Cave And Basin National Historic SiteCurrently Closed
- Address: 311 Cave Ave, Banff, AB T0L 0C0, Canada
- Timings: 09:00 am - 05:00 pm Details
- Phone: +1403-7621566
- Ticket Price: 4 CAD
- Time Required: 03:00 Hrs
- Tags: Outdoors, Hot Spring, Historical Site, Tourist Center, Family And Kids, Specialty Museum, Natural History Museum
Cave And Basin National Historic Site - Review
Not only is the Cave and Basic site a natural phenomenon in itself, it’s also a vital part of the country’s history. It was here, right amidst these hot springs that the National Parks System of Canada was born, in 1885. After three railway workers discovered this cave and its commercial potential, the government decided to intervene and declared it a historic site, making it both open to public and preservation.
Today, you can see the very same cave the three workers did, although you can’t swim here anymore. The site has been transformed into a museum which displays restored buildings, an outdoor hot springs bath and pool and interactive displays on the National Parks of Canada make for a great visit.
Cave And Basin National Historic Site Ticket Prices
- For children, a reduced ticket of CAD $ 1.90 is available.
Restaurants Near Cave And Basin National Historic Site
- Waldhaus Restaurant
- Seoul Country Korean Restaurant
- Le Beaujolais
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Things to Know Before Visiting Cave And Basin National Historic Site
78.58% of people who visit Banff include Cave And Basin National Historic Site in their plan
11 AM - 12 PM
70.18% of people start their Cave And Basin National Historic Site visit around 11 AM - 12 PM
People usually take around 3 Hrs to see Cave And Basin National Historic Site
92.03% of people prefer to travel by car while visiting Cave And Basin National Historic Site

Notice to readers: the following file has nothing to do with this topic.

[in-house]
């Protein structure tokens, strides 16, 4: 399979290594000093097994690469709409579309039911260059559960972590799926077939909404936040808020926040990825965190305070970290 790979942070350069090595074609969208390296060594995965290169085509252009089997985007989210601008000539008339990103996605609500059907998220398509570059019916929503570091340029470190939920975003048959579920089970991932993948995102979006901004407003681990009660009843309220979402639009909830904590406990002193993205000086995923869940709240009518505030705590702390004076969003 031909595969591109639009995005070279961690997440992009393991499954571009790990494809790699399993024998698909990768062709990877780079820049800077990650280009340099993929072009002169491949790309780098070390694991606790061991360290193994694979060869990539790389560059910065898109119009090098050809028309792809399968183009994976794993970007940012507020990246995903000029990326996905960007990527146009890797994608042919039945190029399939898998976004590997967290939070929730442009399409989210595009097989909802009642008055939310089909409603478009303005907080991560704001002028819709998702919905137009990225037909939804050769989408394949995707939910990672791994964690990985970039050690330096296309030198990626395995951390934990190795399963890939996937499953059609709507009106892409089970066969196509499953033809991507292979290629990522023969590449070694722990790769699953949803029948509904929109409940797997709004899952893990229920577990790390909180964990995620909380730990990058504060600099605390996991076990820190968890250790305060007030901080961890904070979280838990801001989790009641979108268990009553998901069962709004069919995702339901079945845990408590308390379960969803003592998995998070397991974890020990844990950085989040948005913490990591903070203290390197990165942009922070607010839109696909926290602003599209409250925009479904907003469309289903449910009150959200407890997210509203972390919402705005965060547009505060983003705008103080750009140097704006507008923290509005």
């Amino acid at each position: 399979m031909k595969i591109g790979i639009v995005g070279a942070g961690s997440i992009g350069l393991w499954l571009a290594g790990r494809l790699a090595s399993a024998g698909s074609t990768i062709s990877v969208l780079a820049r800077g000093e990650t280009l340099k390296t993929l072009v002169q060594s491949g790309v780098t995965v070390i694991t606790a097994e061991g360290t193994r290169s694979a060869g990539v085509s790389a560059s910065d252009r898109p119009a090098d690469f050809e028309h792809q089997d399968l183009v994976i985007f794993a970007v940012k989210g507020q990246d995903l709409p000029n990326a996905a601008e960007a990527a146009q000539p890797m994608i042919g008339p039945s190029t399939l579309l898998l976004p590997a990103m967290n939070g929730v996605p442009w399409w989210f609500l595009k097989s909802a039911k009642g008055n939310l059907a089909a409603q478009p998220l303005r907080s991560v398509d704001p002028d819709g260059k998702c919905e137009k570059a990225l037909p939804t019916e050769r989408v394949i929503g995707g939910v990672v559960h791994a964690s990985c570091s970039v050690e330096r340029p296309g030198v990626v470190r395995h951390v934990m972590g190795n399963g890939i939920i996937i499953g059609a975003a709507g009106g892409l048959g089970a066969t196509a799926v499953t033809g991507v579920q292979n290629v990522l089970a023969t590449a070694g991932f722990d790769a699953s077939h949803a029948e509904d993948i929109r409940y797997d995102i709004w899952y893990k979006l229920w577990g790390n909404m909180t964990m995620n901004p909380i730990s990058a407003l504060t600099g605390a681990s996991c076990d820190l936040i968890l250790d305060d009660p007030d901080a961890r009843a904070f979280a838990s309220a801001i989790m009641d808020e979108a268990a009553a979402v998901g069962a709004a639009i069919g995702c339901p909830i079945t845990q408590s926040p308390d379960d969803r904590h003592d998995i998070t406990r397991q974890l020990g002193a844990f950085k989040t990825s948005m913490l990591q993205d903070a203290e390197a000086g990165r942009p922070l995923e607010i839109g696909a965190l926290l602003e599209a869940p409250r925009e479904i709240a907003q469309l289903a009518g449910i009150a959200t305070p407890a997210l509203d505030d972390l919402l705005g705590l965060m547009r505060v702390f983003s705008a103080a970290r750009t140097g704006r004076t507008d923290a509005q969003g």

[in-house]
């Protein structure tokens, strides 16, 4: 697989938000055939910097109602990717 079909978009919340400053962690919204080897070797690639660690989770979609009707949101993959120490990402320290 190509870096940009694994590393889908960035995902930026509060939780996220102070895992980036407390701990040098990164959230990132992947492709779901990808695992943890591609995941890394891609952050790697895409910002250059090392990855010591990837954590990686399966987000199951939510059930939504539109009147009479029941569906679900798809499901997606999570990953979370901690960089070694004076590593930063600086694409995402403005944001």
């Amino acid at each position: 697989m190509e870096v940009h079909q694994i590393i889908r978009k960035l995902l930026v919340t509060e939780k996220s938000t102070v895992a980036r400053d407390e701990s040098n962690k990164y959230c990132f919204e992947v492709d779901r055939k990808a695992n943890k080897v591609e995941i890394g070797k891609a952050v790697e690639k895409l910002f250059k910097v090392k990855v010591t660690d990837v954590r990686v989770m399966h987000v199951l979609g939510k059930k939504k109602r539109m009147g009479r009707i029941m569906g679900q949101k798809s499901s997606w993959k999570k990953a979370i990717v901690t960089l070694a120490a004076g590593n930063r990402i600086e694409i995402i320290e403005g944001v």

Cave And Basin National Historic Site Trips
Cave And Basin National Historic Site, Banff Reviews
First time visit and really enjoyed it. More of a space for adults but enough interactive items to keep the kids interested for a little while. The cave is well worth the visit, despite the sulphur smell! The basin is interesting and historic but not mind blowing. Enjoyed learning what I could while being rushed around by two small kids who thought snails were cool but overall not that exciting! Worth a visit once. If you have an annual park pass, entry is free.
Cool little cave with a natural hot spring in it. It was smaller than I expected and you are in and out of the cave in a matter of two to five minutes. But you do get to take a little self guided tour around the place which was interest and the view was beautiful! There is a little museum inside as well, I would recommend staying to watch the video because it is put together really well.
This is a typical 'sanitized' National Park venue - good access, parking and can handle lots of visitors. There are some excellent easy interpretive paths, and easy hikes adjacent to it along the river. The hot springs themselves have essentially been closed off except for the interpretive trails around the streams to be protected from visitors, which limits the experience (but is completely necessary).
A small historic site worth checking out. It won't take you long, an hour tops. Its only a few bucks (helps preserve the area and pay the staff, so it's worth it) to go in and check out the hot spring in the cave. Just a short walk in, duck if you are tall..lol There is the outdoor pool to check out as well. If you have never been to a hot spring, be prepares for the smell of Sulfur (rotten eggs) before long you'll barely notice it. There are a few boardwalks/trails that will lead you into the woods to one of the areas where the water first comes out of the mountainside. While we were there, there was an art exhibit going on at the pavilion which was a bonus.
Kudos to Parks Canada for maintaining this site. Sulfur springs all over globe are tourist attractions and polluted. This one though, is well maintained and clean. To me, a little cave with hot water pool was a pretty sight. If you are expecting a long cave walk then you would be disappointed as this one is just a few meters long. But the view inside is pretty. It is not just the sight that is enthralling but the realization that you are standing at a historic site and the story of the place makes it interesting. I think this place is a must visit at least once. As a biologist you would love this place. You can see little snails clinging to the vegetation and algae in the pools. I was astonished to see minnows swimming on the edges of some of the hot water streams - water must be cooler in those places. Visitors are not allowed to touch the water as it might introduce pathogens that might negatively influence the population of the snails that are a protected species. Overall, a place must visit. Easily accessible by private and public transport.